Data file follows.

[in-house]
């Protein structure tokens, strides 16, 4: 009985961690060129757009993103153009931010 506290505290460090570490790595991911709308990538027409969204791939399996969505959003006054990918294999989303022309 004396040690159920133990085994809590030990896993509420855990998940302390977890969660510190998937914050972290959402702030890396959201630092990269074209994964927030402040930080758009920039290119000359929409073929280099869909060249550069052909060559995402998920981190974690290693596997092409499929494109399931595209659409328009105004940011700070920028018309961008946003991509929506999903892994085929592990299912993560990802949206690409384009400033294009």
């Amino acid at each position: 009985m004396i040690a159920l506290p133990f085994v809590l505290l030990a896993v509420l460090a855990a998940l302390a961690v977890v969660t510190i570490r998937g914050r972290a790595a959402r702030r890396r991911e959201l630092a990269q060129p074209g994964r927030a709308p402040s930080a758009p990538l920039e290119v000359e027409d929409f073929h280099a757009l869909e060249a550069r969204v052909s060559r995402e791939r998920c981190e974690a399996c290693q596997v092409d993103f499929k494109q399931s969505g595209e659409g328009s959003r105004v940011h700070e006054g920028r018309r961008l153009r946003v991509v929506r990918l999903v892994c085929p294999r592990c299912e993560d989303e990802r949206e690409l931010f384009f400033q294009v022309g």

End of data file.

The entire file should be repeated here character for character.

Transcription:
[in-house]
């Protein structure tokens, strides 16, 4: 009985961690060129757009993103153009931010 506290505290460090570490790595991911709308990538027409969204791939399996969505959003006054990918294999989303022309 004396040690159920133990085994809590030990896993509420855990998940302390977890969660510190998937914050972290959402702030890396959201630092990269074209994964927030402040930080758009920039290119000359929409073929280099869909060249550069052909060559995402998920981190974690290693596997092409499929494109399931595209659409328009105004940011700070920028018309961008946003991509929506999903892994085929592990299912993560990802949206690409384009400033294009």
């Amino acid at each position: 009985m004396i040690a159920l506290p133990f085994v809590l505290l030990a896993v509420l460090a855990a998940l302390a961690v977890v969660t510190i570490r998937g914050r972290a790595a959402r702030r890396r991911e959201l630092a990269q060129p074209g994964r927030a709308p402040s930080a758009p990538l920039e290119v000359e027409d929409f073929h280099a757009l869909e060249a550069r969204v052909s060559r995402e791939r998920c981190e974690a399996c290693q596997v092409d993103f499929k494109q399931s969505g595209e659409g328009s959003r105004v940011h700070e006054g920028r018309r961008l153009r946003v991509v929506r990918l999903v892994c085929p294999r592990c299912e993560d989303e990802r949206e690409l931010f384009f400033q294009v022309g």